Commercial software is software that is sold. Usually the software licence prohibits distribution and alteration of the software. Examples of commercial software include Microsoft’s Windows and Office products, Adobe’s Photoshop, and Apple’s Final Cut. Commercial software is usually licensed for a number of users, depending on the type of licence:
- Single user licences, as their name suggests, allow just one user to use the software on one machine at a time.
- Multi-user licences specify the number of users who are allowed to install the software and use it at the same time. Multi-user licences are sometimes used for software designed for families (e.g. 3 or 4 users) or by organisations (which could be tens or hundreds of users).
- Site licences allow all users within an organisation (often, within a physical site) to use the software without restriction on the number of users. For hundreds or thousands of users, site licences are much easier to manage than many separate per-user licences. Site licences are obviously quite expensive.
Freeware – not to be confused with free and open source software – is software which can be distributed for free. However, the author retains their copyright to the software, and you are typically not permitted to change the software or sell it.
Shareware is software that can be downloaded and tried for free, but requires a payment to the author if you like it and decide to continue using it. Shareware traditionally refers to full, unrestricted software, meaning the author is relying on users’ honesty to pay – however, some software may have limited functionality until a fee is paid.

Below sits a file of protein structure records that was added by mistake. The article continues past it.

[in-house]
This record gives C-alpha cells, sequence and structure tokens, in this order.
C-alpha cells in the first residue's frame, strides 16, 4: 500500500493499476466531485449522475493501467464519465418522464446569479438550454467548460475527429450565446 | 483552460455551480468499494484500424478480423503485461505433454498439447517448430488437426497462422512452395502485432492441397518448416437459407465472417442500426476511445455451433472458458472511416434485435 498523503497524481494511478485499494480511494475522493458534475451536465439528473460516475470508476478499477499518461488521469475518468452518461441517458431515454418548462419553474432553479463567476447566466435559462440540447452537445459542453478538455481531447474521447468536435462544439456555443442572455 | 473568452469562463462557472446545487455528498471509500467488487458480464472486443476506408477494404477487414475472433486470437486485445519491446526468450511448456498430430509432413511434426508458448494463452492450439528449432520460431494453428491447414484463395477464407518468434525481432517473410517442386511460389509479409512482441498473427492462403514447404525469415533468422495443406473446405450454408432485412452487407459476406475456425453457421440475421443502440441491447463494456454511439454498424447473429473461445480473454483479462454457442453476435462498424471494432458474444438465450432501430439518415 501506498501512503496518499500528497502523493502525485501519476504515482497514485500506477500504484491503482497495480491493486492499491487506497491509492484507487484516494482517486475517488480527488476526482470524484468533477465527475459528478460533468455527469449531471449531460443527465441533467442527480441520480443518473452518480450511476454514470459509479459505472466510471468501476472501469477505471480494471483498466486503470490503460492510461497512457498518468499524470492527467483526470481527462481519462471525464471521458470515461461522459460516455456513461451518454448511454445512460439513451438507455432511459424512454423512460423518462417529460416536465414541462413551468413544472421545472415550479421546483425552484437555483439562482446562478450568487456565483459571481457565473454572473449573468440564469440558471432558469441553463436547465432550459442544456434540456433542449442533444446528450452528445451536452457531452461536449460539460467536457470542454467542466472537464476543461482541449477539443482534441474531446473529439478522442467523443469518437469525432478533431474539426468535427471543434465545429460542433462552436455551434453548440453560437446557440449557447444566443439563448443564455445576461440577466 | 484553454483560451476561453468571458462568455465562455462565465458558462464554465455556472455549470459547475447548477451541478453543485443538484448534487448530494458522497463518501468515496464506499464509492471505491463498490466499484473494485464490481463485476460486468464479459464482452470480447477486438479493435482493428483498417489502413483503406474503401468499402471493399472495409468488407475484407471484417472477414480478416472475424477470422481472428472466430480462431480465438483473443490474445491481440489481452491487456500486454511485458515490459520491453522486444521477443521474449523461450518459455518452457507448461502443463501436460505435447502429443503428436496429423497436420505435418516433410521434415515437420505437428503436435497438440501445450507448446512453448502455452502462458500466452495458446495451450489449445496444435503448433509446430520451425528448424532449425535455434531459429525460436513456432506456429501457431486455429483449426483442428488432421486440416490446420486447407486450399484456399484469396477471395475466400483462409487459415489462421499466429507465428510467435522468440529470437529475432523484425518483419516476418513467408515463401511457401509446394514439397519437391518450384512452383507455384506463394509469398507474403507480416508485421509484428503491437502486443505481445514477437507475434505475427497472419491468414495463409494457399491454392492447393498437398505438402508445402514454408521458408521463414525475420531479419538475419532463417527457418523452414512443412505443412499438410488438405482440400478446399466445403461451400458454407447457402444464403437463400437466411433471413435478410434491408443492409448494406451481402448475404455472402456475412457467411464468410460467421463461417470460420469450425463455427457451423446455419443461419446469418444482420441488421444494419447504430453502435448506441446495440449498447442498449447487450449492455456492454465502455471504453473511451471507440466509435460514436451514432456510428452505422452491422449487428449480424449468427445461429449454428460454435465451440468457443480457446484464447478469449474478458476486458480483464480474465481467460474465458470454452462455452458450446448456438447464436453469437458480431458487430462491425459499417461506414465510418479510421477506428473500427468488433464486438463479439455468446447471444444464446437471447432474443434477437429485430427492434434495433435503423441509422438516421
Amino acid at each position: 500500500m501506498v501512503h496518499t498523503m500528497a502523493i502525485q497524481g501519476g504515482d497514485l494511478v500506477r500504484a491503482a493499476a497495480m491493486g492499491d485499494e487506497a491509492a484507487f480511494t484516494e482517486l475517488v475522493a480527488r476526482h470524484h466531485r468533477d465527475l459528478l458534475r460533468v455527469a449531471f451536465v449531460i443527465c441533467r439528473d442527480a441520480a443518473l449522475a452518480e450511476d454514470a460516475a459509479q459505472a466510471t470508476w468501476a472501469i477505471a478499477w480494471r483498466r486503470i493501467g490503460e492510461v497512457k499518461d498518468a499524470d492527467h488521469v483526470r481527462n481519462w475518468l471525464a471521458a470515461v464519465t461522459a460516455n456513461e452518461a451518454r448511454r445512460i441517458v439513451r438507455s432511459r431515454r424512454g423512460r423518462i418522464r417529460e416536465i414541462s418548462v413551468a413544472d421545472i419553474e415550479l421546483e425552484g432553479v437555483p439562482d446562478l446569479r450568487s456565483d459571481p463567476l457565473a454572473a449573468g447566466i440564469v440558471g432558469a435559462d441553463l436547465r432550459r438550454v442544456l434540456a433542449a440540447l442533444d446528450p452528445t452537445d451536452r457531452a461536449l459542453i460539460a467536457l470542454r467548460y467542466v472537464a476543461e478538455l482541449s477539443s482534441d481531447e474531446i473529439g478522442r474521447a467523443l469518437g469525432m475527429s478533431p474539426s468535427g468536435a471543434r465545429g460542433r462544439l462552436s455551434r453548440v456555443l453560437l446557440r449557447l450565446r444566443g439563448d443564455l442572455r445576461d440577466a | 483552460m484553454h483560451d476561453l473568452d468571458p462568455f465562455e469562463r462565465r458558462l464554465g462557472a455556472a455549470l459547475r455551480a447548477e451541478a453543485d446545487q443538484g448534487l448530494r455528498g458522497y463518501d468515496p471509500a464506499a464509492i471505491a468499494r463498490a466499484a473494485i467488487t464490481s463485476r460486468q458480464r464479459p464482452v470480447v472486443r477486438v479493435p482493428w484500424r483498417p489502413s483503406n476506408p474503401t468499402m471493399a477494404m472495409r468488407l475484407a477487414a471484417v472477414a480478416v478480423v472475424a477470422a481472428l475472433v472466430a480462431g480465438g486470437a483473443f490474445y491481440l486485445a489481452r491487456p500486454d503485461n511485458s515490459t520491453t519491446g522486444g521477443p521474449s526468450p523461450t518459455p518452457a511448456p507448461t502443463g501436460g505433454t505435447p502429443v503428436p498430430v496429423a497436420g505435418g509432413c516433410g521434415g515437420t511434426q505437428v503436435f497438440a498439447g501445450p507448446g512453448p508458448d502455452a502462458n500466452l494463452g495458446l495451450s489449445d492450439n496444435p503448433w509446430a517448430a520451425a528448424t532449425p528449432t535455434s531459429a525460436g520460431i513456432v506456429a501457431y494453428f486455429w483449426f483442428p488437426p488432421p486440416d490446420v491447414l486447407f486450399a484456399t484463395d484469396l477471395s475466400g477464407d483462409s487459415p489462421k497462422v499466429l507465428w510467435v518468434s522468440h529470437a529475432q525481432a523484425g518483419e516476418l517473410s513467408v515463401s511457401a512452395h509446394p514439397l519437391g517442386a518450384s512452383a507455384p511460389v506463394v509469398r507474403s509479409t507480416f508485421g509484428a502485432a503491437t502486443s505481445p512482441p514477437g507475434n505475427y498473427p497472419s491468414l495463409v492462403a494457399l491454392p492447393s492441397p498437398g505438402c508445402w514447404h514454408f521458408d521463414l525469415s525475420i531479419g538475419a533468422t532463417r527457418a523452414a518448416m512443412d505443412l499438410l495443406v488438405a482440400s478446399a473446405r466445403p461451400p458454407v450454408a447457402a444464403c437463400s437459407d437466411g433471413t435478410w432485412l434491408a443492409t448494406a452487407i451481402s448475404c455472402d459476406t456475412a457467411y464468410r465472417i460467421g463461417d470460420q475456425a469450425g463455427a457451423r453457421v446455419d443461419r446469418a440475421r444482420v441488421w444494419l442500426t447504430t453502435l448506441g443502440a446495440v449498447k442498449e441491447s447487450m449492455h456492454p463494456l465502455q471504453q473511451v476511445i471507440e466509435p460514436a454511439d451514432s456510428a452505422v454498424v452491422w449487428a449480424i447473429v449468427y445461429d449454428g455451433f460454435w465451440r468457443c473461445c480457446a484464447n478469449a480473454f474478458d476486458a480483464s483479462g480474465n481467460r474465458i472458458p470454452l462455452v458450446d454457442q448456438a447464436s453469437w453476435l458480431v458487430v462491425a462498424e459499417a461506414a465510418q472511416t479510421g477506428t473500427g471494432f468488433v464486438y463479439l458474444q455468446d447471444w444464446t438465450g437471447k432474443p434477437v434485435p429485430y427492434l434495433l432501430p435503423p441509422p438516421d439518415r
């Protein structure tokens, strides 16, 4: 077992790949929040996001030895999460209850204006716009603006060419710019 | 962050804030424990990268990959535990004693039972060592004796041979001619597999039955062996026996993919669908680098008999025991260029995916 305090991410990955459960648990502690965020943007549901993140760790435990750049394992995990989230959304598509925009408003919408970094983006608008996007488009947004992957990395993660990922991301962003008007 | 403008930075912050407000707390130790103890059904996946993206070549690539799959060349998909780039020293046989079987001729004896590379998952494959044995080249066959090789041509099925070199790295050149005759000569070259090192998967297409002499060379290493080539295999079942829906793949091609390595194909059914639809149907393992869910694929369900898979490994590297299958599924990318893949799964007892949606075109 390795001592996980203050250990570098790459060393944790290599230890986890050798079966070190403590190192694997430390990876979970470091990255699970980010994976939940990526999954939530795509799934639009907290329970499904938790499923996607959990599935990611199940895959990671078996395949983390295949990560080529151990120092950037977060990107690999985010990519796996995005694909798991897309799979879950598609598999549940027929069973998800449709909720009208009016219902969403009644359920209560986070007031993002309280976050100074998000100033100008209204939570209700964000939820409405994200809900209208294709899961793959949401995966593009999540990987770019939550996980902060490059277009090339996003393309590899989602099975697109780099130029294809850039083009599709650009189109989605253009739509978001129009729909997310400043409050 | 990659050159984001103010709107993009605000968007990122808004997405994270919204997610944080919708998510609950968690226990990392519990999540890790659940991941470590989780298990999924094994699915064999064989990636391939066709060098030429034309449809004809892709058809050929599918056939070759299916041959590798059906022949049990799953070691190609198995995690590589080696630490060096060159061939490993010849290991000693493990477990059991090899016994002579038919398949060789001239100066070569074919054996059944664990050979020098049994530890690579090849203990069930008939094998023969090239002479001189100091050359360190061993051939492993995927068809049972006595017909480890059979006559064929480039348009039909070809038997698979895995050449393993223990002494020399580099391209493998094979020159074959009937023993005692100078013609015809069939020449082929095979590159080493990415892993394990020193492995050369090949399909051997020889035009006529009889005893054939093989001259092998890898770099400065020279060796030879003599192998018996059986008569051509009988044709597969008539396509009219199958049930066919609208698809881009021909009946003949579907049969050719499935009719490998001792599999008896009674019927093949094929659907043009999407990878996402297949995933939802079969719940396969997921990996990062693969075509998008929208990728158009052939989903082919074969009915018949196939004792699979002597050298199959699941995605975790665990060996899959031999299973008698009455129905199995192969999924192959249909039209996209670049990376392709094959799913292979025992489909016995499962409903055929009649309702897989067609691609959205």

Public Domain or PD software is software to which the author has given up all rights. This means the software can be freely distributed, changed, and sold. Effectively, the software belongs to everybody (the public).
Free and Open Source Software
Free and Open Source Software (FOSS) should not be confused with freeware or public domain software. The ‘free’ in FOSS refers to ‘freedom’ – the freedom to do what you want with the software. Unlike freeware, you are allowed to alter and sell FOSS. The difference between PD and FOSS is that the FOSS licence requires any changes to the software to also be FOSS. This means if you improve a piece of FOSS, you must release your source code so that other users can benefit too. This is the fundamental idea of FOSS – the licence – sometimes called a Copyleft licence – guarantees your freedom to use the software as you wish. Examples of FOSS include Firefox, Linux, Audacity, and GIMP. I have previously covered common FOSS misunderstandings here and here.
Software licences and the copy protection mechanisms companies use in their software are covered in more detail in chapters 2 of the textbook. Tomorrow’s blog post will cover the licences used for media.